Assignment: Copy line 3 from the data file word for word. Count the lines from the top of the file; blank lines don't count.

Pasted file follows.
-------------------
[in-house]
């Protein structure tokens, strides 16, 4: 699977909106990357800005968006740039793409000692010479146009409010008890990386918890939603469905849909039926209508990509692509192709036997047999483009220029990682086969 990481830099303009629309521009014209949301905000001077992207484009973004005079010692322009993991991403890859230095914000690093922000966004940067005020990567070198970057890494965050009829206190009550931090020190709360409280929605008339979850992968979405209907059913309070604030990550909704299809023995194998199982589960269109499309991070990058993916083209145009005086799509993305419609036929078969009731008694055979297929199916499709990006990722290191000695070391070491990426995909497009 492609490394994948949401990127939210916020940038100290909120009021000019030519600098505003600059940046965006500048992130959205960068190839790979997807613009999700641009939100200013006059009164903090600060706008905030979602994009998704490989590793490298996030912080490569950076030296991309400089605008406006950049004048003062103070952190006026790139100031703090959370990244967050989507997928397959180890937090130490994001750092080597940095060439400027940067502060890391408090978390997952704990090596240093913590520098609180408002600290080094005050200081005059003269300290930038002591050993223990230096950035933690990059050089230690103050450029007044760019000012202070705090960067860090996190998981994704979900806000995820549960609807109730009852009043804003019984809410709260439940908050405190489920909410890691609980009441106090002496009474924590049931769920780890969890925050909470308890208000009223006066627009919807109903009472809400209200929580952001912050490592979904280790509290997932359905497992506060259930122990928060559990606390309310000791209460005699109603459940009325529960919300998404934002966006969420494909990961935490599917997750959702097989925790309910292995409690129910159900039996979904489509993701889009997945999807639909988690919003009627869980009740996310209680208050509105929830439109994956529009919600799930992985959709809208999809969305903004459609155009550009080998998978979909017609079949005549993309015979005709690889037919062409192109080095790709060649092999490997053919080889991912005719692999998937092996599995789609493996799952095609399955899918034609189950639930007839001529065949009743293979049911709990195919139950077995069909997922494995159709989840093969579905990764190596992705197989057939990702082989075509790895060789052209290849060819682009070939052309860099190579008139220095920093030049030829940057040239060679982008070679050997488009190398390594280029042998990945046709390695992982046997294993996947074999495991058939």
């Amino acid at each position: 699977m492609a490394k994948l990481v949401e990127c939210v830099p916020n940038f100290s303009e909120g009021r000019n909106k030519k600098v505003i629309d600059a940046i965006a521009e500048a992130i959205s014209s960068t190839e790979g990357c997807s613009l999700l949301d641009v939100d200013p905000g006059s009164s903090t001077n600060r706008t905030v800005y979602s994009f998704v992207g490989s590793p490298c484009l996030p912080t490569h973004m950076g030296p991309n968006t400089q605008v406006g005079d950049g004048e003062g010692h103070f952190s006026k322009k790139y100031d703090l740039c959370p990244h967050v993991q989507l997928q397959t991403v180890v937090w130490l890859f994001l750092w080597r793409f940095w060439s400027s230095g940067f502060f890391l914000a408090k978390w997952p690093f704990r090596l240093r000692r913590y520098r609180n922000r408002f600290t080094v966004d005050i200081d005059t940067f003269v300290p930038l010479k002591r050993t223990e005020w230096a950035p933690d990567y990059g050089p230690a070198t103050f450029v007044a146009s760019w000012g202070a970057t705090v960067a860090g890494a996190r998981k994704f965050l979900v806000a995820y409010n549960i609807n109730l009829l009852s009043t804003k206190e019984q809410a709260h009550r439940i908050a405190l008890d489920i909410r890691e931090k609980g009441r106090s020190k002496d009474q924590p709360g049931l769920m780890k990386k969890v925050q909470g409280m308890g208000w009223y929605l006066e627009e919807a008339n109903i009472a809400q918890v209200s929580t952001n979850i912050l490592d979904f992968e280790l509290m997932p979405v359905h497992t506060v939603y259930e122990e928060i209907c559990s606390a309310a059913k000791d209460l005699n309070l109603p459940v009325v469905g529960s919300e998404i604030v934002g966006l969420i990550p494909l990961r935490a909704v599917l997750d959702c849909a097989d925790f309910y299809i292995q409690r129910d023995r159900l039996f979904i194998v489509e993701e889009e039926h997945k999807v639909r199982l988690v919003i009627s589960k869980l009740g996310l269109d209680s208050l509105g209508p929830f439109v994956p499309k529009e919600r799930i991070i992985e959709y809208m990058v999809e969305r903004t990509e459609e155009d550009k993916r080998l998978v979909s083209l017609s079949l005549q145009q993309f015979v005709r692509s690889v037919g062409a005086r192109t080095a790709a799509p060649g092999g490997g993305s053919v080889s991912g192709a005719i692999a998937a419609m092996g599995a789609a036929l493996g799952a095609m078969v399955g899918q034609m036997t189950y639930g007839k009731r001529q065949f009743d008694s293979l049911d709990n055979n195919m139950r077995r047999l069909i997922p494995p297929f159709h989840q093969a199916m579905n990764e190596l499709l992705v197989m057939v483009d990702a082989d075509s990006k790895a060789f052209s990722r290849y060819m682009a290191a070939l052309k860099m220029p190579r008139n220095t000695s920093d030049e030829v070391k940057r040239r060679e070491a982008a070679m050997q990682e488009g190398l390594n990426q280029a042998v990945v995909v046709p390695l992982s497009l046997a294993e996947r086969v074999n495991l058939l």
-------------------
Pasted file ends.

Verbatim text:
């Amino acid at each position: 699977m492609a490394k994948l990481v949401e990127c939210v830099p916020n940038f100290s303009e909120g009021r000019n909106k030519k600098v505003i629309d600059a940046i965006a521009e500048a992130i959205s014209s960068t190839e790979g990357c997807s613009l999700l949301d641009v939100d200013p905000g006059s009164s903090t001077n600060r706008t905030v800005y979602s994009f998704v992207g490989s590793p490298c484009l996030p912080t490569h973004m950076g030296p991309n968006t400089q605008v406006g005079d950049g004048e003062g010692h103070f952190s006026k322009k790139y100031d703090l740039c959370p990244h967050v993991q989507l997928q397959t991403v180890v937090w130490l890859f994001l750092w080597r793409f940095w060439s400027s230095g940067f502060f890391l914000a408090k978390w997952p690093f704990r090596l240093r000692r913590y520098r609180n922000r408002f600290t080094v966004d005050i200081d005059t940067f003269v300290p930038l010479k002591r050993t223990e005020w230096a950035p933690d990567y990059g050089p230690a070198t103050f450029v007044a146009s760019w000012g202070a970057t705090v960067a860090g890494a996190r998981k994704f965050l979900v806000a995820y409010n549960i609807n109730l009829l009852s009043t804003k206190e019984q809410a709260h009550r439940i908050a405190l008890d489920i909410r890691e931090k609980g009441r106090s020190k002496d009474q924590p709360g049931l769920m780890k990386k969890v925050q909470g409280m308890g208000w009223y929605l006066e627009e919807a008339n109903i009472a809400q918890v209200s929580t952001n979850i912050l490592d979904f992968e280790l509290m997932p979405v359905h497992t506060v939603y259930e122990e928060i209907c559990s606390a309310a059913k000791d209460l005699n309070l109603p459940v009325v469905g529960s919300e998404i604030v934002g966006l969420i990550p494909l990961r935490a909704v599917l997750d959702c849909a097989d925790f309910y299809i292995q409690r129910d023995r159900l039996f979904i194998v489509e993701e889009e039926h997945k999807v639909r199982l988690v919003i009627s589960k869980l009740g996310l269109d209680s208050l509105g209508p929830f439109v994956p499309k529009e919600r799930i991070i992985e959709y809208m990058v999809e969305r903004t990509e459609e155009d550009k993916r080998l998978v979909s083209l017609s079949l005549q145009q993309f015979v005709r692509s690889v037919g062409a005086r192109t080095a790709a799509p060649g092999g490997g993305s053919v080889s991912g192709a005719i692999a998937a419609m092996g599995a789609a036929l493996g799952a095609m078969v399955g899918q034609m036997t189950y639930g007839k009731r001529q065949f009743d008694s293979l049911d709990n055979n195919m139950r077995r047999l069909i997922p494995p297929f159709h989840q093969a199916m579905n990764e190596l499709l992705v197989m057939v483009d990702a082989d075509s990006k790895a060789f052209s990722r290849y060819m682009a290191a070939l052309k860099m220029p190579r008139n220095t000695s920093d030049e030829v070391k940057r040239r060679e070491a982008a070679m050997q990682e488009g190398l390594n990426q280029a042998v990945v995909v046709p390695l992982s497009l046997a294993e996947r086969v074999n495991l058939l």